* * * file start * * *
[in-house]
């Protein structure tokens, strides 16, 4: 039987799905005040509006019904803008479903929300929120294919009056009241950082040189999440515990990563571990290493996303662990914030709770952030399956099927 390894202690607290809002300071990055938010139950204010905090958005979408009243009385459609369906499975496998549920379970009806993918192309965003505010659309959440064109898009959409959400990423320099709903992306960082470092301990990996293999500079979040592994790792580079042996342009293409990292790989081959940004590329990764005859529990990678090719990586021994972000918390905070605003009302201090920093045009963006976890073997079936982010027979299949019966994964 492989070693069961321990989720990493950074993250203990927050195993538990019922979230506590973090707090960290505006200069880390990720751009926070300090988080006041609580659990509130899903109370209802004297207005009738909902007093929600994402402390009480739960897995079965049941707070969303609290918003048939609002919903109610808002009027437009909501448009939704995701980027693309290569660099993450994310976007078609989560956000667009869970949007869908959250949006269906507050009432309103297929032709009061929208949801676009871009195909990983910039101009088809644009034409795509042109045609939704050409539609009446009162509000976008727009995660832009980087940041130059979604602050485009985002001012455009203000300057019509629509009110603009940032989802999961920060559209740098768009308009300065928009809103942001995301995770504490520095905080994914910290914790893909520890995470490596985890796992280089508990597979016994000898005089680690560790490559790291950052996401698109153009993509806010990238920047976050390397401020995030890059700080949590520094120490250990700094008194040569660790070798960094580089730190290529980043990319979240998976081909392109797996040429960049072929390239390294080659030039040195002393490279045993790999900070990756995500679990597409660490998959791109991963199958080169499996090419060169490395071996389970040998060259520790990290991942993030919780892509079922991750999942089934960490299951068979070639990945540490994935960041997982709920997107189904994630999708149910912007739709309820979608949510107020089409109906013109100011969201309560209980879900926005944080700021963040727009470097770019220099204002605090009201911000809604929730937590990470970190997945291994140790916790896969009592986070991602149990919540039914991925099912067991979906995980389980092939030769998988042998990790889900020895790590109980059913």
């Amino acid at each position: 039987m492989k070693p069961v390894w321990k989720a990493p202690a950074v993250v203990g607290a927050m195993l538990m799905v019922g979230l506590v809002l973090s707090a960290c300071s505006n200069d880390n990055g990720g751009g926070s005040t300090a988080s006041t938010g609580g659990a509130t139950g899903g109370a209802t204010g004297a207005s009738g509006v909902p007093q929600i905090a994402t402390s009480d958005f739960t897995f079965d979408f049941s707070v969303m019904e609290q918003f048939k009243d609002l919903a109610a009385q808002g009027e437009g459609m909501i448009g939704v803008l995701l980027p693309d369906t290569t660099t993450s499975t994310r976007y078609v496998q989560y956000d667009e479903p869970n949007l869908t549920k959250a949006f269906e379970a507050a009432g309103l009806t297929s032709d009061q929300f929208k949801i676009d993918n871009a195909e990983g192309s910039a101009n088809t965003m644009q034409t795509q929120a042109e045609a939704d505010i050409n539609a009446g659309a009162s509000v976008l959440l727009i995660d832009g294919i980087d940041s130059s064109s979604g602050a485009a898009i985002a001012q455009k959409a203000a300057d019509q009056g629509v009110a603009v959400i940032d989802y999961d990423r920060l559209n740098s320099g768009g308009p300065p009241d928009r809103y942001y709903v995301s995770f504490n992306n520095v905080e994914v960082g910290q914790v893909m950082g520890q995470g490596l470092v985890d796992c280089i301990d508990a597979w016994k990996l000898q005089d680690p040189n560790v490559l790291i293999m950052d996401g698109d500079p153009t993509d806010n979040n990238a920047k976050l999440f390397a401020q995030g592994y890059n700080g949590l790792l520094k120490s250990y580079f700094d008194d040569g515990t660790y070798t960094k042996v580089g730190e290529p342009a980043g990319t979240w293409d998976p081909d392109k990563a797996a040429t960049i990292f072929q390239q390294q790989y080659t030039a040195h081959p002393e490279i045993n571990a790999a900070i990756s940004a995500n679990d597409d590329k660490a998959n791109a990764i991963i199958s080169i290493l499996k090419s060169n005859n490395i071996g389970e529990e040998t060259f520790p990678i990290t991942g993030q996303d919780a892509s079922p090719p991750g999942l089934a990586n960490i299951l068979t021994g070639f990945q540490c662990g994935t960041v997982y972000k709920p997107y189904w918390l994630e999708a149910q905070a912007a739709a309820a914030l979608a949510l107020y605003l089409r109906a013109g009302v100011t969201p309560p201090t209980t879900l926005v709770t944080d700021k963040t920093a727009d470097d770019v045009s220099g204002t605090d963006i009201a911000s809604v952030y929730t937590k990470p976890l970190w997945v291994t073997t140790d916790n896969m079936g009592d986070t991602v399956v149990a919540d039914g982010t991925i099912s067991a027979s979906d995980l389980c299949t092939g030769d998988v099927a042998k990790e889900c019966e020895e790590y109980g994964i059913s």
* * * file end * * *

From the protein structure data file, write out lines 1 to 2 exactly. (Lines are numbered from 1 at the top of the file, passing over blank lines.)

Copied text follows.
[in-house]
């Protein structure tokens, strides 16, 4: 039987799905005040509006019904803008479903929300929120294919009056009241950082040189999440515990990563571990290493996303662990914030709770952030399956099927 390894202690607290809002300071990055938010139950204010905090958005979408009243009385459609369906499975496998549920379970009806993918192309965003505010659309959440064109898009959409959400990423320099709903992306960082470092301990990996293999500079979040592994790792580079042996342009293409990292790989081959940004590329990764005859529990990678090719990586021994972000918390905070605003009302201090920093045009963006976890073997079936982010027979299949019966994964 492989070693069961321990989720990493950074993250203990927050195993538990019922979230506590973090707090960290505006200069880390990720751009926070300090988080006041609580659990509130899903109370209802004297207005009738909902007093929600994402402390009480739960897995079965049941707070969303609290918003048939609002919903109610808002009027437009909501448009939704995701980027693309290569660099993450994310976007078609989560956000667009869970949007869908959250949006269906507050009432309103297929032709009061929208949801676009871009195909990983910039101009088809644009034409795509042109045609939704050409539609009446009162509000976008727009995660832009980087940041130059979604602050485009985002001012455009203000300057019509629509009110603009940032989802999961920060559209740098768009308009300065928009809103942001995301995770504490520095905080994914910290914790893909520890995470490596985890796992280089508990597979016994000898005089680690560790490559790291950052996401698109153009993509806010990238920047976050390397401020995030890059700080949590520094120490250990700094008194040569660790070798960094580089730190290529980043990319979240998976081909392109797996040429960049072929390239390294080659030039040195002393490279045993790999900070990756995500679990597409660490998959791109991963199958080169499996090419060169490395071996389970040998060259520790990290991942993030919780892509079922991750999942089934960490299951068979070639990945540490994935960041997982709920997107189904994630999708149910912007739709309820979608949510107020089409109906013109100011969201309560209980879900926005944080700021963040727009470097770019220099204002605090009201911000809604929730937590990470970190997945291994140790916790896969009592986070991602149990919540039914991925099912067991979906995980389980092939030769998988042998990790889900020895790590109980059913």